To Bring Him Glory,

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Monday, April 4, 2011

Mandate 1, God, Prayer, or Coincidence?

In 1983, a group of 40,000 Sudanese people called the Tira were listed on the Bibleless Peoples Prayer Project as not having even a single word of the Bible translated into their language. Today, twenty-eight years later, many Tira are Christians and read the Bible in their own language.

Here’s what happened: 
  • In November of 1983, David and Ray, two American students signed up to pray for the Tira with the Bibleless Peoples Prayer Project.  
  • In May of 1986, Jerry and Jan promised to pray for this group.  
  • In March 1990, Jane and Margeanne committed themselves to pray.

In August 1990, a report came to the Prayer Project organizers that a young Tira man, Avajani, was studying linguistics and Bible translation techniques. The organizers wrote to encourage him with the news that three teams were praying for his people group. They gave the names and the dates when they began to pray. Avajani’s response was astonishing!

  • Avajani told them he became a Christian in November 1983, the month David and Ray began to pray.  
  • He was accepted for theological studies in May 1986, when Jerry and Jan started to pray. He heard about courses in Bible translation and was accepted as a student in March 1990, when Jane and Margeanne started to pray.  
  • A number of portions of the Bible were published during 1999-2001.

An atheist reading this sort of astonishing coincidence might well mutter to himself, “Hmm, if I didn’t know any better, I’d think that God was involved.”

God is definitely at work on planet Earth, and He invites us to join Him. He moves some to pray, and some to do hands on service. He wants every person to hear about Him in the language they know best.

Here are some links to help us join God in His work:



Friday, April 1, 2011

Brief Introduction to Jack's New Column, The Mandate.

Welcome to The Mandate! (Mandate son of Look)

This is the column where I will focus strongly on cross-cultural missions, Bible translation around the world, cultural anthropology, basic literacy in societies that have been illiterate for generations, and the beauty and intricacy of human language. 

In short, these columns will be like those I wrote in The Look when I was telling stories from our 22 years of living and working among the Canela people of Brazil. I will be writing about the biblical basis of cross-cultural missions, about how important it is that believers are mobilized to go to every part of the world and share the Good News with those who are not yet believers.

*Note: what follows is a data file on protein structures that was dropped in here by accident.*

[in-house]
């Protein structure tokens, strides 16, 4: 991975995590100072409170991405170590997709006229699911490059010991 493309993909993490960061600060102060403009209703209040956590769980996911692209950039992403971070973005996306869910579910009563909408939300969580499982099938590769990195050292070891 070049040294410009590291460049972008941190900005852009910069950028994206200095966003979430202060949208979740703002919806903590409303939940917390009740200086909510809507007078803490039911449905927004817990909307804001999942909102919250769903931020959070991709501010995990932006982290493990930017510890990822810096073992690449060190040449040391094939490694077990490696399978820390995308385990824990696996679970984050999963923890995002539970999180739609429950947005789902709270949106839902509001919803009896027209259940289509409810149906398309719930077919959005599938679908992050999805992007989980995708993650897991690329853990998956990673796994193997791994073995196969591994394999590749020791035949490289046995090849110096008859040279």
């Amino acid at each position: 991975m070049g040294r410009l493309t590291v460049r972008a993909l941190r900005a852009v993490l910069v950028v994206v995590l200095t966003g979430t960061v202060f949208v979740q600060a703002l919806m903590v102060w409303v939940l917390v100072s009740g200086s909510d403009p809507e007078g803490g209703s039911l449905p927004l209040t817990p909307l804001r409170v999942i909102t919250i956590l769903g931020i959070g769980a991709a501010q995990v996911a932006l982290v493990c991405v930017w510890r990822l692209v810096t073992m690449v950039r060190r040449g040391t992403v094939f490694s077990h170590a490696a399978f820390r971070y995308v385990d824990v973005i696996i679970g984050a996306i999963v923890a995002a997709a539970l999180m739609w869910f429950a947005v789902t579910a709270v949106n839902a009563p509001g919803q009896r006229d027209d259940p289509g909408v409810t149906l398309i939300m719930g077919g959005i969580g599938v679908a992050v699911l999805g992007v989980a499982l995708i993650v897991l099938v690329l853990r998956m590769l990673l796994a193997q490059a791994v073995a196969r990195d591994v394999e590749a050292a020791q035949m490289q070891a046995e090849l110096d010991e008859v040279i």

The definition of “mandate” is “an official command or instruction from an authority” and obviously refers to what we know as “The Great Commission” from Jesus to evangelize the world and disciple the nations.

This columns, or posts will be shorter than The Look was, no more than half the length. They will be easier to read, absorb and put into practice. Although they are shorter, I expect their impact will be the same. 

So, what about all those neat stories from my personal life, and those incisive insights into current events that were not focused on missions? I will continue to write, bringing a biblical perspective to these things too, but not in The Mandate. I am starting another blog, where I will post about family life, marriage, education, history, current events, etc. 

It too will be shorter than The Look, but will make an impact. It won't be focused on missions but I fully expect there to be a missions flavour. 

I thought of calling it INsights and OUTflows, you know, the idea of reading, remembering or experiencing something that leads to a biblical insight which then flows from my mind into yours. But knowing me, I thought I would instead call it, INsights and OUTbursts. I think you will know why! 

I will, of course, continue to write stories and anecdotes. As a “doddering old dotard,” I have more anecdotes and stories than ever. I must be in my anecdotage.

Please go to the top of the column and click on Follow in the upper left part of your screen. You can all click on Share to send it to others. Or go to the side bar on the right and click on Subscribe, or Follow by e-mail. Eventually I will stop sending out this column directly to your email Inbox and instead rely on you signing up and getting it automatically. 

Let me know what you think of this new effort at communication. What you like, what you don't like, what your recommend. This development is still a work in progress.

By the way, remember that you can hold down the Control button on your keyboard and then roll the Scroll wheel on you mouse to increase or decrease the size of the font. Make it the size you like.


Jack "TheWordMan"